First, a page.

Why indeed? In addition to errors of judgment in the initial designation of ‘developed’ versus ‘developing’ countries, the draftsmen of the 1992 Convention did not anticipate the changing of geopolitical realities that has occurred over the past 23 years. There is therefore no mechanism in the Convention for a ‘redrawing of lines’. Developing countries can of course opt to change their categorisation and become ‘developed’; given the attendant responsibilities and financial obligations, however, little wonder that almost none of them do.

With so much at stake in the ‘developed’ versus ‘developing’ country distinction, it is one of the most closely guarded aspects of the regime. Any mention of altering the status quo is met by fierce opposition from those ‘developing’ countries with the most to lose by being redefined as ‘developed’ – particularly China and Brazil. Yet with the world’s emissions increasingly coming from those on the ‘developing’ side of the dividing line, and with those countries displaying levels of wealth and economic growth well in excess of the ‘developed’ countries that are meant to support them, maintaining the status quo is becoming increasingly untenable.

More importantly, from a climate change perspective, the current differentiation under which less than one-third of Parties to the Convention are required to reduce their net emissions, is highly unlikely to deliver the reductions that the science tells us we need to limit warming to below 2 degrees Celsius.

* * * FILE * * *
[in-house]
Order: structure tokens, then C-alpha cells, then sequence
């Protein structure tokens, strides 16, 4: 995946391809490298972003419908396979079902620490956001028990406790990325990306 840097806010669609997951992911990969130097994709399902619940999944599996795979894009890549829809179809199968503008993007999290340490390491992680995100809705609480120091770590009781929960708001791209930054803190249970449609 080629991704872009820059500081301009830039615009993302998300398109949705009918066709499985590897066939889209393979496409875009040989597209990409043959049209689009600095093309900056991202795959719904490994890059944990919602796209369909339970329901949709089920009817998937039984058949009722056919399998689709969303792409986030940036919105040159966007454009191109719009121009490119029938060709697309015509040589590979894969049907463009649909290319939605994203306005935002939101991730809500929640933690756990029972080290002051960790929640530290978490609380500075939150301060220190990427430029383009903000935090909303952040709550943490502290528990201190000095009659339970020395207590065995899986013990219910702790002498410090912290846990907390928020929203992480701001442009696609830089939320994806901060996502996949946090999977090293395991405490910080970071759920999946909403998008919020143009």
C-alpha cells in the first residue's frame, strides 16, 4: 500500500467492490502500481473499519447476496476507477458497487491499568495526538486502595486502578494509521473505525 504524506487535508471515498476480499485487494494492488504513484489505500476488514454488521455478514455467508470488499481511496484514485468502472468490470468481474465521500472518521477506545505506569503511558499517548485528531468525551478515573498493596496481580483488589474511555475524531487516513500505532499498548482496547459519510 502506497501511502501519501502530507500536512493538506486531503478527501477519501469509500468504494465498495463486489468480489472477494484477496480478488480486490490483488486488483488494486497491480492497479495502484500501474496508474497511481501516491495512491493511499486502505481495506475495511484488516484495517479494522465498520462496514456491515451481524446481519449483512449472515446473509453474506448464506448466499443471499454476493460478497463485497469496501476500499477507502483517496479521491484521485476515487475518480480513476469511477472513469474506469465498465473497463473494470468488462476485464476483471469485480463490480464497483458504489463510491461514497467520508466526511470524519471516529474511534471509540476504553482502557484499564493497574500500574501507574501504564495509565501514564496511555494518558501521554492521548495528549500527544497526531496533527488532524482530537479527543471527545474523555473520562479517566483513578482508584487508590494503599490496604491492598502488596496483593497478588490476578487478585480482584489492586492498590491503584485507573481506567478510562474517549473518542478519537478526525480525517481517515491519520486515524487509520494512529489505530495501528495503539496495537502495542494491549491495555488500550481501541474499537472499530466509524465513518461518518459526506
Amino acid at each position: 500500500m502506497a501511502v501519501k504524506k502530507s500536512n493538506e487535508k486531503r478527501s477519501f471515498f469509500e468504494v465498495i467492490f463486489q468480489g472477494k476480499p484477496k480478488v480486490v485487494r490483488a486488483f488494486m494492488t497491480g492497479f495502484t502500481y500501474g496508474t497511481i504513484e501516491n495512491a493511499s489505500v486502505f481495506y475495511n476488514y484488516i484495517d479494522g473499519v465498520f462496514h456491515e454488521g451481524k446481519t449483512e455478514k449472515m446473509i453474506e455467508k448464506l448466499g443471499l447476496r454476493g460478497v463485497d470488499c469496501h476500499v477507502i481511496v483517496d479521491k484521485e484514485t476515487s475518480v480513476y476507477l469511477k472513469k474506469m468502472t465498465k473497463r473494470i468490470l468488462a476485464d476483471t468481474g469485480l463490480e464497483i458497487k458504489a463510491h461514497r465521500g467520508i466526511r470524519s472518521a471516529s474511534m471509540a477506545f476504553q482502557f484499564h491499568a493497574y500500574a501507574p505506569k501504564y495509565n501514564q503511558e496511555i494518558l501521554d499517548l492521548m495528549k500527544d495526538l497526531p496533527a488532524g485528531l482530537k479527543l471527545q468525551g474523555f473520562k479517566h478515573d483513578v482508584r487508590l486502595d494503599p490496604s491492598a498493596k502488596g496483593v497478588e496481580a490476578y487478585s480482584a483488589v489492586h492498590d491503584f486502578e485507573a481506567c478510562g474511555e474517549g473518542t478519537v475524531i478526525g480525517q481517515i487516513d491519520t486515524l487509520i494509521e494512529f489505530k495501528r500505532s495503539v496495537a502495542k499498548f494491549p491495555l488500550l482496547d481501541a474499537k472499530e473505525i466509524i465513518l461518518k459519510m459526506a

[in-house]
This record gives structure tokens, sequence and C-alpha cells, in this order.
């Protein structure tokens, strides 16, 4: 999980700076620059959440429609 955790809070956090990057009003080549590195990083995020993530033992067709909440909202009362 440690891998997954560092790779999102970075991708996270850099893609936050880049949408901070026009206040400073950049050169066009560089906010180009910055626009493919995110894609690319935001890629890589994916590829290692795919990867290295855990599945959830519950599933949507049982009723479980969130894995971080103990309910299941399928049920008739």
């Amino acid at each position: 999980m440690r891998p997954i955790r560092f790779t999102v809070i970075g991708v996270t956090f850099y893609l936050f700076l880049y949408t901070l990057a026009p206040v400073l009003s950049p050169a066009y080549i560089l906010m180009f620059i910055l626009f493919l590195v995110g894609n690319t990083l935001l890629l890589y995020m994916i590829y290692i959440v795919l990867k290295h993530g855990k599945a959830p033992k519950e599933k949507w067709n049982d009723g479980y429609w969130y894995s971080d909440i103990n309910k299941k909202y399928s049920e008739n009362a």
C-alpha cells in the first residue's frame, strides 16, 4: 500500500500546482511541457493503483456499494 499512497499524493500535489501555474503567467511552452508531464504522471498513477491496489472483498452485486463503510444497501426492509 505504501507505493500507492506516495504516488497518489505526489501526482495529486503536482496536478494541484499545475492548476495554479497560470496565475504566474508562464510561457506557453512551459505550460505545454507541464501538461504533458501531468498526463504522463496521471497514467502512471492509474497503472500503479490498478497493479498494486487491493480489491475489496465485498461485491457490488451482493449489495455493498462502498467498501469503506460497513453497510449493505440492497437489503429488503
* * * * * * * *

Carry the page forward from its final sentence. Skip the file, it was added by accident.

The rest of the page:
You can follow the blog and keep up-to-date with new items as they are posted by following Fran on Twitter @franlawson79



Obstacles on the road to an effective legal agreement in Paris – Part One

Posted by: Frances Lawson

With the submission of Parties’ mitigation commitments gathering pace, the obstacles to an effective legal agreement at the 21st Conference of the Parties are becoming ever clearer. Below is the first of a selection of the contentious issues that remain to be resolved if the new agreement is to be credible and effective.


Since the conception of the international climate change regime, the baseline against which greenhouse gas emissions reductions in developed countries have generally been measured is 1990. Indeed, this was the agreed baseline year for most Parties to the Kyoto Protocol.

Over time, this baseline consensus has been eroded with an increasing number of countries opting for a different, later, baseline year when emissions were higher than in 1990. This enables Parties to appear to being making significant emissions reductions when, relative to 1990 levels, they are far less impressive. The United States was one of the first Parties to opt for a 2005 baseline, but the current suite of INDCs shows that an increasing number of others are following suit. Canada’s baseline year is 2005, while Japan has opted for 2013 as a baseline year, with 2005 levels in brackets. Even New Zealand’s INDC is based on the 2005 baseline, chosen for “ease of comparability with other countries” – a flimsy justification given that the EU’s INDC, covering 28 Parties, remains rooted to 1990 as the baseline year. Norway, Liechtenstein and Switzerland have also stayed loyal to the 1990 baseline in their INDCs.